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David Bowie A New Career In A New Town 1977 1982 Boxset 3

Discussion in 'Music Corner' started by Zach Johnson, Dec 28, 2016.

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  1. NorthNY Mark

    NorthNY Mark Forum Resident

    Location:
    Canton, NY, USA
    On Sunday I listened to side 2 of the new Low, and then immediately followed with the same side on my Canadian Dynaflex pressing (the only Bowie LP from this box of which I have an earlier vinyl version). First, I should begin by pointing out what an utterly gorgeous album side this is! My sense of the new version's sonics was that it didn't have the spatially flattened-out effect I noticed on Scary Monsters, but it did have a sound to the synths that didn't sound quite right to me--it's as if they had a kind of "chalky" texture to them, rather than the more liquid texture I associate with analogue synths of the era. Not having listened to the album too often before, I was taken aback (in a very positive way) by the vocals toward the end of "Warszawa"--they seemed very present and holographic in the listening space.

    On to the earlier, Canadian pressing. First, I noticed the cover art looked surprisingly different between the two. The earlier pressing was slightly glossy, and the new version totally matte. Moreover, while the colors in the earlier version blended yellows, oranges, and pinks, the box version seemed to eliminate all the pinks, making more of a sharp contrast between the yellows and oranges, and giving Bowie's skin and hair a considerably less natural look. In some ways, the differences between the covers are almost uncannily analogous to the sonic differences I ended up hearing.

    That is, the Dynaflex pressing had a far more "liquid" midrange as compared to the new version's more "chalky" texture I mentioned above. This was most notable with the synths, which sounded far more organic and rich on the Dynaflex. For example, there's a moog sound--or something similar--in "Wailing Wall" that practically glows on the earlier pressing, with no such effect on the newer one. The vibes (or similar instrument) on the same track also sounded far more nuanced and fully rounded. On the other hand, I'll give the new version some credit--the low, deep voices toward the end of "Warszawa" did not make nearly as much visceral impact as they had on the new version. Aside from that, though (as well as some occasional light surface crackle), the Canadian Dynaflex version sounded far, far better on my system. It was as if the new version stripped away all timbral nuance (as it did the pink tones of the cover) in favor of a high contrast between bass and upper midrange frequencies.

    Anyway, I didn't have time to post this comparison Sunday, but it has contributed to some of the exasperation I've been expressing about the sound. One of the things my set-up normally seems to do really well is reproduce timbral nuance, and it's like this mastering just gives it nothing to work with.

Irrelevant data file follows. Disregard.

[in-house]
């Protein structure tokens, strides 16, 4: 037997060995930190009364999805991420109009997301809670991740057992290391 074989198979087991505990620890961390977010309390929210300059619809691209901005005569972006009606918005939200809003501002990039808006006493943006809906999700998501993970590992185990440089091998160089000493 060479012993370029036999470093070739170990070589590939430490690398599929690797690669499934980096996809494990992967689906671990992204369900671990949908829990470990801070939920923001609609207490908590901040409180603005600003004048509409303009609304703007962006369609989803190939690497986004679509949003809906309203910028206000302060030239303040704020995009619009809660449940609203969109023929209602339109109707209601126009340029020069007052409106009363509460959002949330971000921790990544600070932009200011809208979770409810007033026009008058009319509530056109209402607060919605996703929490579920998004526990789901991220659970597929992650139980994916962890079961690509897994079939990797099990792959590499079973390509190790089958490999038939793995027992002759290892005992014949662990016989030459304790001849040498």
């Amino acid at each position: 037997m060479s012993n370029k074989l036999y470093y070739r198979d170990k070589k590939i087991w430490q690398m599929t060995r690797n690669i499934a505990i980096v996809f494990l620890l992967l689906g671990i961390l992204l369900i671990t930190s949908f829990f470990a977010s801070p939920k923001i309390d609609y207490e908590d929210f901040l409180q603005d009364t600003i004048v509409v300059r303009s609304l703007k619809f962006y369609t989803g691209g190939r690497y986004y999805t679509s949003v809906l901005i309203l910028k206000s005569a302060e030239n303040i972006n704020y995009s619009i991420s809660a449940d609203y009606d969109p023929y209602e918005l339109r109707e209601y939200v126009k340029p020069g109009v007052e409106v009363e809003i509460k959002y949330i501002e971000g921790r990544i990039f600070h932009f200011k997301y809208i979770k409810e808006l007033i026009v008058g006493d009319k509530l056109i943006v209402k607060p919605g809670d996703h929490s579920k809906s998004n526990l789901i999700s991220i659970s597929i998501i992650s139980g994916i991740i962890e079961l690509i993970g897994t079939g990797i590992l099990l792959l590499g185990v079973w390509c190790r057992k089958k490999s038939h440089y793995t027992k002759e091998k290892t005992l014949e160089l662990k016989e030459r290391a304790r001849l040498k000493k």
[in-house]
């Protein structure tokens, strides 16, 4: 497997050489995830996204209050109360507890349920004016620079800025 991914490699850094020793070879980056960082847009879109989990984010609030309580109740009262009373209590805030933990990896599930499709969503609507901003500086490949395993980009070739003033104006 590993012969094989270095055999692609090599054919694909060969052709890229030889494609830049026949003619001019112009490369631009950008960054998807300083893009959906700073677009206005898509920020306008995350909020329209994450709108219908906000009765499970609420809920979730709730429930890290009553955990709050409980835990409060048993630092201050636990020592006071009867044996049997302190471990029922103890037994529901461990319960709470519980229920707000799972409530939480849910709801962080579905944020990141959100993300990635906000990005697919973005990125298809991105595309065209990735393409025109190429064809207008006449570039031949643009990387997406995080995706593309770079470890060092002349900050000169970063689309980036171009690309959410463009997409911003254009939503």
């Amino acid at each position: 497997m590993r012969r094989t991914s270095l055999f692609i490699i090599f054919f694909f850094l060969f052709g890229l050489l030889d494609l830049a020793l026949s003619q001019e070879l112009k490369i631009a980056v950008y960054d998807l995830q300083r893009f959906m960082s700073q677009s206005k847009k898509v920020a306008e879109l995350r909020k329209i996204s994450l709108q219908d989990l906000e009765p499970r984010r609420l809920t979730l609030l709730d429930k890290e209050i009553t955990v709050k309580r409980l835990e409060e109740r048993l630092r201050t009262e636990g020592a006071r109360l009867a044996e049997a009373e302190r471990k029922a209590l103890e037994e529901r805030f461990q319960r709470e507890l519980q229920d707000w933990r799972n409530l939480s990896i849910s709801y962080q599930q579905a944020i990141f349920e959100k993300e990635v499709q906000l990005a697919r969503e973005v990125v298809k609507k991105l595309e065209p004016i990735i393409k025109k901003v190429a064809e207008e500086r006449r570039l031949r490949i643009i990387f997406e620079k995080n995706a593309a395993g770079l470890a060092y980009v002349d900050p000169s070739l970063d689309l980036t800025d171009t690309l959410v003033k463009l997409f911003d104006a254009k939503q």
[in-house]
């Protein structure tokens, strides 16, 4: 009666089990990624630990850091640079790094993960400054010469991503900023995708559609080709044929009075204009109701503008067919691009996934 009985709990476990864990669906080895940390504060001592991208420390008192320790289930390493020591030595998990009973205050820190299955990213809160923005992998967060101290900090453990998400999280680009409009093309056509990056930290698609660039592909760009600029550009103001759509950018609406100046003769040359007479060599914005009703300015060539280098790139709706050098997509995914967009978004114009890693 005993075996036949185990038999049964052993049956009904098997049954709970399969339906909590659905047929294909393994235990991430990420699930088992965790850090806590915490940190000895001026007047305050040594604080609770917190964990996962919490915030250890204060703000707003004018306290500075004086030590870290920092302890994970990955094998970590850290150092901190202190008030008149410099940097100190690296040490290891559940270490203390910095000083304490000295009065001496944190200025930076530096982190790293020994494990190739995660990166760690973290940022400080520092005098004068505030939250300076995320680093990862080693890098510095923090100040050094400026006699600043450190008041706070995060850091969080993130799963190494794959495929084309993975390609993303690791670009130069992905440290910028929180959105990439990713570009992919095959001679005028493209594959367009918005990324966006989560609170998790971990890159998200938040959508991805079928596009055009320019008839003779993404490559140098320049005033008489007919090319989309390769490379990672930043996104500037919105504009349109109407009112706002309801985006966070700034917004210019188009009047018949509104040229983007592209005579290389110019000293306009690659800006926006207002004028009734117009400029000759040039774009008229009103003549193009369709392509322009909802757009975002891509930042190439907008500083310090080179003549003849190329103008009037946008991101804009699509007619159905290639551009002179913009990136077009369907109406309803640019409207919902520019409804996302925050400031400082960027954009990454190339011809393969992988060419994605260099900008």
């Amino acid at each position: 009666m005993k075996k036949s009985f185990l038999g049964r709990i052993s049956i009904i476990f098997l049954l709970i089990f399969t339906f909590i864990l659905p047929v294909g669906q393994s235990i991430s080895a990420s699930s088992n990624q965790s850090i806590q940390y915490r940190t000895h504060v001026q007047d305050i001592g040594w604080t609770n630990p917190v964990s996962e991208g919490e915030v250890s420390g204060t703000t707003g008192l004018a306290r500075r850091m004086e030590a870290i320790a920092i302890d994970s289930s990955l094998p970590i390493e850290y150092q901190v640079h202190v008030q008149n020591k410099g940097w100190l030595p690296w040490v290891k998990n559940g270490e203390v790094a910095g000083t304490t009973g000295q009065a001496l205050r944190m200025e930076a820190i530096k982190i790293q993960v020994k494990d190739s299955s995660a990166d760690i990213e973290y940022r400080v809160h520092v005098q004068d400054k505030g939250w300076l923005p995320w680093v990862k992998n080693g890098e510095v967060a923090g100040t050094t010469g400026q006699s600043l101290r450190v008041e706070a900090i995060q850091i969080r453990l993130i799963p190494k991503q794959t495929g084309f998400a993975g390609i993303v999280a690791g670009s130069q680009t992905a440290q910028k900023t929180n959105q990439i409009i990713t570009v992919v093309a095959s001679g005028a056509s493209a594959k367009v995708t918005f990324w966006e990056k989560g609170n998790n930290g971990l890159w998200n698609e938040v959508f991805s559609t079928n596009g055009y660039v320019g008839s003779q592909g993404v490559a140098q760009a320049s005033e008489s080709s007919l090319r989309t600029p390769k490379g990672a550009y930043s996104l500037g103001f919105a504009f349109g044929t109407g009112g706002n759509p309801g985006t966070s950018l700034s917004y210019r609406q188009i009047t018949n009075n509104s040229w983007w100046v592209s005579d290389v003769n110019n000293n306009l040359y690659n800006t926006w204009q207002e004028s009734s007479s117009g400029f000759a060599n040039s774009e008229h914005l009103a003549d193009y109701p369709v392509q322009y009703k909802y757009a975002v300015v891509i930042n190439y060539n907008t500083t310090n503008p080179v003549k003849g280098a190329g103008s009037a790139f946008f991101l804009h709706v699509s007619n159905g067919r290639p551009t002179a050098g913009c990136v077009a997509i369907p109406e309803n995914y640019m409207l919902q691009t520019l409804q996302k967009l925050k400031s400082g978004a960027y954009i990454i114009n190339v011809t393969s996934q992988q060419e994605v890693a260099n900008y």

Last edited: Oct 3, 2017
  2. Pavol Stromcek

    Pavol Stromcek Forum Resident

    Location:
    SF Bay Area
    Definitely not Low, or at least not any previous version that I've heard. My early RCA vinyl pressing of Low has a very clear, detailed sonic quality.
     
  3. John Buchanan

    John Buchanan I'm just a headphone kinda guy.

    Funny that the response from Parlophone reminds me of the response from Experience Hendrix to an audiophile who criticized them for compressing the Jimi Hendrix catalogue. Their answer was to deny that it was compressed at all. :eek: Most people (the cash cow) don't care, sadly. I care. There is no loss of energy in the Ryko CD of Heroes. The answer smacks of laziness in mastering (preserving the integrity of the master tape - yeah, right). Do what SH had to do when mastering Aqualung all those years ago - that's what Ray Staff and Tony Visconti should have done.
     
  4. Ben Adams

    Ben Adams Forum Resident

    Location:
    Phoenix, AZ, USA
    Fingers crossed at my end.
     
    NorthNY Mark likes this.
  5. antonkk

    antonkk Senior Member

    Location:
    moscow
    I was horrified at the level of compression and bass overload on The Man who Sold the World reissue so I stayed away from the second set. Looks like the third one suffers from the same "added bass" problem so I'd rather spend my money on original pressings.
     
  6. imarcq

    imarcq Men are from Mars, I'm from Bromley...

    Amazon UK are now selling vinyl boxes of this set as a direct import from USA by default via Amazon Global Store. I wonder what is going on now? Do they think the US boxes are going to be different? Or did they just run out of UK boxes. Very odd...
     
  7. yarbles

    yarbles Too sick to pray

    Clearly a case of NSS (Neurotic Sheep Syndrome).
     
    Dbstay and Mazzy like this.
  8. jon9091

    jon9091 Master Of Reality

    Location:
    Midwest
    Smart move. I’ve already resigned myself to the fact that I’m really saving these box sets for my daughter (now 11 years old). I’ll keep the originals ;)
     
    imarcq and Schwebung like this.
  9. Colocally